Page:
Germans rarely want to be early adopters. The enduring cash culture and only very recent large-scale adoption of contactless payment terminals serves to underline this.
How I Coped And Flourished
I learned that some things are simply non-negotiable and I had to adapt to them.
Turning up to a meeting 5 minutes late or not sending out an agenda in advance are just not acceptable to Germans. I had to become much more disciplined in my approach to work, to do more advance preparation and planning, and not rely on my British tendency to just “wing it”. What may have served me fine in the UK just didn’t win me any friends when behaving that way in German business culture.
Once I had got the basics which were cornerstones to a good, respectful interaction with German colleagues right, I actually learned to use some of my more British strengths to my advantage to get ahead of the curve and apply them to succeed where some of my colleagues struggled, or were not able to think in a different mindset.
There is definitely some truth that Germans are the best at planning for how to cope with a crisis, but the British are actually better at reacting when a crisis or unplanned event actually unexpectedly happens. Whereas Germans are not good at dealing with chaos, the British are actually quite comfortable at managing and dealing with it.
Getting things done as being the primary objective, and deviating from a process if necessary, has also yielded results in some cases. Pragmatism over process is something which I definitely think Germans could benefit from, by incorporating this nimble flexibility and willingness to occasionally bend the rules into their business culture. Are rules and processes potentially stifling creativity?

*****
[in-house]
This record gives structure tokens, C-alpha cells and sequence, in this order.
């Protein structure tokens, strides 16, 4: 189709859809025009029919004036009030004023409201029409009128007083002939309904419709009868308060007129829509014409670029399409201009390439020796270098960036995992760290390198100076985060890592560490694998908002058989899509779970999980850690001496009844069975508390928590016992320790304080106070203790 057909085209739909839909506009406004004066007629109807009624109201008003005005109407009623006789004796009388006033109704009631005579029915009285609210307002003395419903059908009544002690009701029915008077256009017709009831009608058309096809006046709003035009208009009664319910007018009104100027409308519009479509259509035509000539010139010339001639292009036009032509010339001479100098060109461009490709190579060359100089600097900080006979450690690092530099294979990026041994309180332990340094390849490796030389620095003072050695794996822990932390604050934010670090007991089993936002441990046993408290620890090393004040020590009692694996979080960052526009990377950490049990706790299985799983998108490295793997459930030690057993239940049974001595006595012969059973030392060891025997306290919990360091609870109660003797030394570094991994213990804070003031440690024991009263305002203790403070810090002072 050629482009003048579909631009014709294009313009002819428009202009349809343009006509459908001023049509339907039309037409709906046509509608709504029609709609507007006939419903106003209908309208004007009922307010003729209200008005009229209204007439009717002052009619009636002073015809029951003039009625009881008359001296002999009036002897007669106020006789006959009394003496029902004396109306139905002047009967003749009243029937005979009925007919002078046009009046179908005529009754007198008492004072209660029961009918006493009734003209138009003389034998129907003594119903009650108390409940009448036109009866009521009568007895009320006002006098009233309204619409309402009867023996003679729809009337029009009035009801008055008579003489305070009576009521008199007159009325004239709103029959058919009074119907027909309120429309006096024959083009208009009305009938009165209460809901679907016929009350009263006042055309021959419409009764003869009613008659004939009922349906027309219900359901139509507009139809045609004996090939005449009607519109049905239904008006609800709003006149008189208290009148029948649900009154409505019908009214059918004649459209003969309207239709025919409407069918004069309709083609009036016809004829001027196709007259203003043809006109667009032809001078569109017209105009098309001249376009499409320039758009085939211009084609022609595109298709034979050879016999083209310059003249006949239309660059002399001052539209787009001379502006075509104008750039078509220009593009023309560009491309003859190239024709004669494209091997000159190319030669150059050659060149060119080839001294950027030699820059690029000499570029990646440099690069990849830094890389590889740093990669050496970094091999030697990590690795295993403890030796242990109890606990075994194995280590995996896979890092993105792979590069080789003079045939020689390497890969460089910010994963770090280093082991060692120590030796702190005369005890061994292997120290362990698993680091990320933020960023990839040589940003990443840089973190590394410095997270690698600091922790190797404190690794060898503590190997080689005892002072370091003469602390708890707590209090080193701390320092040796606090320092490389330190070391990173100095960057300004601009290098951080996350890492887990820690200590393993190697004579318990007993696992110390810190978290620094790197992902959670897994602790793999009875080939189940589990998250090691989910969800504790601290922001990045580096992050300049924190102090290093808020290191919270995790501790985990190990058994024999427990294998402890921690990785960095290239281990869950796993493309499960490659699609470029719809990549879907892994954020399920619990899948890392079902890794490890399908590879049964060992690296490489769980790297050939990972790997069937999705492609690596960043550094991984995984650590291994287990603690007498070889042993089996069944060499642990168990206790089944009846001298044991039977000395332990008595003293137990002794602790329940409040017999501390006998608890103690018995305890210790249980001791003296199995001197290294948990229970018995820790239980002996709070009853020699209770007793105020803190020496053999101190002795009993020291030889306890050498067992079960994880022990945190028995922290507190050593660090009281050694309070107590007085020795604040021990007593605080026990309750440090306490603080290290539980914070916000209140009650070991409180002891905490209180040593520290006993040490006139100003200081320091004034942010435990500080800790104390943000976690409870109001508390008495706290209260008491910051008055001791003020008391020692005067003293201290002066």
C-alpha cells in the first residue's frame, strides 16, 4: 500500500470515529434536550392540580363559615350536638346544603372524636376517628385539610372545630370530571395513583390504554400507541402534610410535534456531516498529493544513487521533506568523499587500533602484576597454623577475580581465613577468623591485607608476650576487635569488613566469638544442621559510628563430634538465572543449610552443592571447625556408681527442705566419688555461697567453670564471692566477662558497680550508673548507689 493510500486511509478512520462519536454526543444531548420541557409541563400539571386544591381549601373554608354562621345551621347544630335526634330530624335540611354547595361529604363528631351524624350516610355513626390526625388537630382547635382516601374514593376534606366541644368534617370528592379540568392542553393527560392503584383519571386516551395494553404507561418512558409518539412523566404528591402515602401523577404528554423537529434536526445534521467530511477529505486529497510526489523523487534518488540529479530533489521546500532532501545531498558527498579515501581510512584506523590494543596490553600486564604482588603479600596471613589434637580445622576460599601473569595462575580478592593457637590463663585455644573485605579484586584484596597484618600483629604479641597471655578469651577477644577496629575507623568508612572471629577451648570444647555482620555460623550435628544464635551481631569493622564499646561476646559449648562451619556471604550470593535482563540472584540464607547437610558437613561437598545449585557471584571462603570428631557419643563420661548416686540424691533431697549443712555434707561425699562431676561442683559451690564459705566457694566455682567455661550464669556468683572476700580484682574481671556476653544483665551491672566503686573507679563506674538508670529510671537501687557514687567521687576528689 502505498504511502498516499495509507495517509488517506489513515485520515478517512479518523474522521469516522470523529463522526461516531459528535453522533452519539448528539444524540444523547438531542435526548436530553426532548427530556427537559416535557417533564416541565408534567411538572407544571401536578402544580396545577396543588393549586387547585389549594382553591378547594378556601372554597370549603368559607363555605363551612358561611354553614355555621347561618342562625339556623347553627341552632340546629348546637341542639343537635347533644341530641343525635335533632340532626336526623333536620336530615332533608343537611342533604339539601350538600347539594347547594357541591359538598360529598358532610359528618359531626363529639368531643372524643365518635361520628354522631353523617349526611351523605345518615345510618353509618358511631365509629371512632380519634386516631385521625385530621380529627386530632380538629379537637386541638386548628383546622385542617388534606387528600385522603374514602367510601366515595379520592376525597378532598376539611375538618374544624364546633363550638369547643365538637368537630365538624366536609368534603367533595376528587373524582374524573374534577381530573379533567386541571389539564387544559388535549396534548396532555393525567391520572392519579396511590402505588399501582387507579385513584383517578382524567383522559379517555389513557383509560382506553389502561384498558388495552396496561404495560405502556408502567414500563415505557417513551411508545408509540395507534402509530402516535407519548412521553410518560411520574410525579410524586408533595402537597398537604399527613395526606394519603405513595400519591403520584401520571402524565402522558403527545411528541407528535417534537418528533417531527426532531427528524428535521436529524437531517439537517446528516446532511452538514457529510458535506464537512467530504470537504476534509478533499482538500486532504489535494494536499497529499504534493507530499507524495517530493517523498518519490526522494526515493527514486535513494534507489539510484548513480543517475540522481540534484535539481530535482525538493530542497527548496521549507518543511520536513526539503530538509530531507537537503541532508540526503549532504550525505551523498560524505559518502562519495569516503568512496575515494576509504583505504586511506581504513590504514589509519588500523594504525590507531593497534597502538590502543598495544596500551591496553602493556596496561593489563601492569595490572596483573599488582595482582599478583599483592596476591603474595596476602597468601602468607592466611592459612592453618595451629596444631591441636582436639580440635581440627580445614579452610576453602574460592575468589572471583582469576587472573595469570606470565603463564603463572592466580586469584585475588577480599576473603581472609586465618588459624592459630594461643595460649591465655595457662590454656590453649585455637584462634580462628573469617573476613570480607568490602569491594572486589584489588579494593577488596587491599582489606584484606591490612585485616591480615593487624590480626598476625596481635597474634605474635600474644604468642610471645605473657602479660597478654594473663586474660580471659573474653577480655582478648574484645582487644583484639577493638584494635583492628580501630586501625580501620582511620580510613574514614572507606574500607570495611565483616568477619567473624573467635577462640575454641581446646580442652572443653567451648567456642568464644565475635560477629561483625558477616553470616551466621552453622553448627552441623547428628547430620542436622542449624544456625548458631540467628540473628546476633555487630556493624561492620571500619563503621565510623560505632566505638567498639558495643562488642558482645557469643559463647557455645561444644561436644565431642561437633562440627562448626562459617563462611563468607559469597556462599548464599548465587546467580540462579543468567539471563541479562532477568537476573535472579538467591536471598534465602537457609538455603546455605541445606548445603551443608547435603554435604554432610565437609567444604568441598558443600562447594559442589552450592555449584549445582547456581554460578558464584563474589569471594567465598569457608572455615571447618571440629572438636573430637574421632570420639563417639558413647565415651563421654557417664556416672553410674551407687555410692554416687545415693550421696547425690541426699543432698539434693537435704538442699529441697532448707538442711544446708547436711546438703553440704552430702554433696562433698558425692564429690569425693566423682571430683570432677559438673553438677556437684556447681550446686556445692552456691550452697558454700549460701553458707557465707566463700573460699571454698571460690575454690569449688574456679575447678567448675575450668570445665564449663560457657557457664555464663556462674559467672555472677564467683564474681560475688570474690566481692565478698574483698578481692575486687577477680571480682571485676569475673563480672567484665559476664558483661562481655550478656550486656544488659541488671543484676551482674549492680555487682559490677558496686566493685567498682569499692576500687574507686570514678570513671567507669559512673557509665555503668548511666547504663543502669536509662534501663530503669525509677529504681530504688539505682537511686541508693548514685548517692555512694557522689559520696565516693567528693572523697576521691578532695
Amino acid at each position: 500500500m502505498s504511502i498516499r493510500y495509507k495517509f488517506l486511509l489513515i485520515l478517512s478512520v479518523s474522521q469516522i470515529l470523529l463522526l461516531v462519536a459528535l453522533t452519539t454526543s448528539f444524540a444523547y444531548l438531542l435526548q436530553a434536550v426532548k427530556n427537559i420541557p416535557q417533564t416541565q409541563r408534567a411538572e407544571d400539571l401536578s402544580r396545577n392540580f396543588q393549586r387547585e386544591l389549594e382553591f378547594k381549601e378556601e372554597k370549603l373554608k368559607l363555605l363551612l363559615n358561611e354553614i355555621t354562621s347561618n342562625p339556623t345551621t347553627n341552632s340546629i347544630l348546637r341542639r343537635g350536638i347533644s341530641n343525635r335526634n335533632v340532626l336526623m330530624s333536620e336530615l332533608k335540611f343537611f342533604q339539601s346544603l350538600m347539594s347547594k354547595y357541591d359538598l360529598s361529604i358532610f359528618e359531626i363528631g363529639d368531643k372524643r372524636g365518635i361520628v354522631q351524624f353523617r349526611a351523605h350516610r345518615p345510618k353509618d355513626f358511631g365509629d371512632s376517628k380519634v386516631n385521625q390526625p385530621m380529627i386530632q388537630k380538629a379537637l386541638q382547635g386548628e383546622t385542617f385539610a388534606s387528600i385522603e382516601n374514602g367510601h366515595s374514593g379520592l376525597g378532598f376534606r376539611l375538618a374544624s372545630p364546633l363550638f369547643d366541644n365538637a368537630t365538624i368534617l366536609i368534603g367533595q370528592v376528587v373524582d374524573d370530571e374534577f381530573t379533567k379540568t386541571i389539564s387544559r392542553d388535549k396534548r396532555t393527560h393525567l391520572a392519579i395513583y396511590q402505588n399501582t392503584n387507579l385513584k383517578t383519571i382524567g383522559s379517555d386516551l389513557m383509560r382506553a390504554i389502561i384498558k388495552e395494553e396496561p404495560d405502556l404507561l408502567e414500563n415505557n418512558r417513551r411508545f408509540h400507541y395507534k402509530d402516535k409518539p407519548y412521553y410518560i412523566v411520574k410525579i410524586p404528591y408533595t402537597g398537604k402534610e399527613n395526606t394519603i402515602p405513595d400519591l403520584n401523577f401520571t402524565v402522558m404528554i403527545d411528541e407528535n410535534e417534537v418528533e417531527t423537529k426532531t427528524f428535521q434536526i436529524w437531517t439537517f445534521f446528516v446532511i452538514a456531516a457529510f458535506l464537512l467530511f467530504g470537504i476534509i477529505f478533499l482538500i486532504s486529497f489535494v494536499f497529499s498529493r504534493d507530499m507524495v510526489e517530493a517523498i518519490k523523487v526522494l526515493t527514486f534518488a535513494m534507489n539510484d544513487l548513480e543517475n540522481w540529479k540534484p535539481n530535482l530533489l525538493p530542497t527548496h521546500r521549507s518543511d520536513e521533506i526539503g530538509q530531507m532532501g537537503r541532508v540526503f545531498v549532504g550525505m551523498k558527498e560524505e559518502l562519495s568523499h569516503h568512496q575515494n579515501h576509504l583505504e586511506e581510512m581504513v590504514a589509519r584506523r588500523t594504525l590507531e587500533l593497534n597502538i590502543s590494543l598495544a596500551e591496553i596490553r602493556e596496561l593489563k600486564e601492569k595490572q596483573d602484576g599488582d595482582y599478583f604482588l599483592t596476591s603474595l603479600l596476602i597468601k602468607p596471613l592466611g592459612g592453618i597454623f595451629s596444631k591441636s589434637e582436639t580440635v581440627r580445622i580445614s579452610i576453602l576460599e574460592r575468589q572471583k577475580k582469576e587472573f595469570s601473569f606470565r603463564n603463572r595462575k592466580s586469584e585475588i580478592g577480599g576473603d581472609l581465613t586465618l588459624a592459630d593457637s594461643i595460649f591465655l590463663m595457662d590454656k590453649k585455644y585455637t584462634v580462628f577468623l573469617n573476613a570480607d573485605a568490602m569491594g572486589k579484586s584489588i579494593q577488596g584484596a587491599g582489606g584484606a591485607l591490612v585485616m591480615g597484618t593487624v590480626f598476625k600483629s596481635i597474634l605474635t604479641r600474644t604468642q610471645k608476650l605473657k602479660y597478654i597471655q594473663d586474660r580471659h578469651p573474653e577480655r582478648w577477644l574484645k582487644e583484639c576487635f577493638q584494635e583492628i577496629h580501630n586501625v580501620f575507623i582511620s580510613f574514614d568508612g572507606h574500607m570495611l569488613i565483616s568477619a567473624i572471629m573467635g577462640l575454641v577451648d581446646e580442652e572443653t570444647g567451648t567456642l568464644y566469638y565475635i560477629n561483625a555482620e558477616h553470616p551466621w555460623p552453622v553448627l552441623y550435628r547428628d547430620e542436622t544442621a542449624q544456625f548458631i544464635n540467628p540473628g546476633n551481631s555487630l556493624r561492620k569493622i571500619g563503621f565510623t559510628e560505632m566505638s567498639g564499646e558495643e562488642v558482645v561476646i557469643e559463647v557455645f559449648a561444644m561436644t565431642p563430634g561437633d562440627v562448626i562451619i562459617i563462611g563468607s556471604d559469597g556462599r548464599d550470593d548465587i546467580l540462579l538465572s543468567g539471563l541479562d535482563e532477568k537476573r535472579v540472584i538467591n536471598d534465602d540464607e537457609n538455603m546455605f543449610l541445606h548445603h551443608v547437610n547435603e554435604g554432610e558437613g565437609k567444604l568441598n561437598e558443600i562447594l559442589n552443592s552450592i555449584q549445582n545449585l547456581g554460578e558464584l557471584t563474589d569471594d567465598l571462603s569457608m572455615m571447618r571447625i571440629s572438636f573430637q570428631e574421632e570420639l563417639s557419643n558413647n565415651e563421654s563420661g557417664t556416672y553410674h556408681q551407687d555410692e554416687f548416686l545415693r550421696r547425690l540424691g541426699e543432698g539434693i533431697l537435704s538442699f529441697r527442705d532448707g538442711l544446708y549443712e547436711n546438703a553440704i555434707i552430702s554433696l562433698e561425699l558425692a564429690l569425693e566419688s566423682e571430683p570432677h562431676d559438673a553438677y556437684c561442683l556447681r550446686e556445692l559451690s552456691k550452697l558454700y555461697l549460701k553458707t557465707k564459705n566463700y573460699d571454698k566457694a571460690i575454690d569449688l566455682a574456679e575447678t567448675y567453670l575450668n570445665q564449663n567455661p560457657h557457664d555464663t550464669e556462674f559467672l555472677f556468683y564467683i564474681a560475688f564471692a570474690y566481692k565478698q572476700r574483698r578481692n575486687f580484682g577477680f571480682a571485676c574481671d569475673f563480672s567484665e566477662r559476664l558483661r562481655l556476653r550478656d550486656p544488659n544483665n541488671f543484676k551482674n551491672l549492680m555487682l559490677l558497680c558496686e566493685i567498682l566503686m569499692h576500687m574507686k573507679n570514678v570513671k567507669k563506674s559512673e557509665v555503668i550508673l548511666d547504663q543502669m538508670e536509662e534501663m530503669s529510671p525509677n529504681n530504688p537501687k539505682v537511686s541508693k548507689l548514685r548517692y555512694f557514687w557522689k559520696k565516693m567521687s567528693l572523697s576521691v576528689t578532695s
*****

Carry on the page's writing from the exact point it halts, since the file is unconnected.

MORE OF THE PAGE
Creativity and thinking outside the box are indeed the areas where I have found myself to be most at odds with my German colleagues, but ultimately have been most respected for bringing fresh thought to the table. Clearly, the “soft skills” of negotiation, influence and persuasion are absolutely necessary when dealing with this type of situation. Which is why ultimately, I guess, emotional intelligence and soft skills are becoming more in demand from international recruiters in an increasingly global business environment.
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Wow, that’s quite a lot of information to process! Thank you James for sharing your perspectives and experiences of working in Germany.
James Meads – a native Brit from the Birmingham area, James moved to Germany in 2006 for a career opportunity. Since then, he has had 3 different jobs, become fluent in German, figured out how to submit his tax return, been both a tenant and a landlord, started his own business and, most importantly, learned what makes Germans tick (well, kind of!)
With his language capabilities and knowledge gained over the past 12 years of “how things work” in Germany, he has also helped friends do most of the above. This evolved into Live Work Germany, firstly as a blog, which expanded in late 2017 to offer online services & consulting to expats and those seeking to move to Germany. Live Work Germany helps newly arrived foreigners settle in, understand the German culture and deal with the bureaucracy or processes requiring German language.
I’m keen to hear the thoughts of other people who have had the chance to work in Germany or with German people – has your experience been similar? What was the biggest challenge when working with the German culture? For Germans who were working in the UK, what were your biggest surprises? What were the easiest things to adjust to?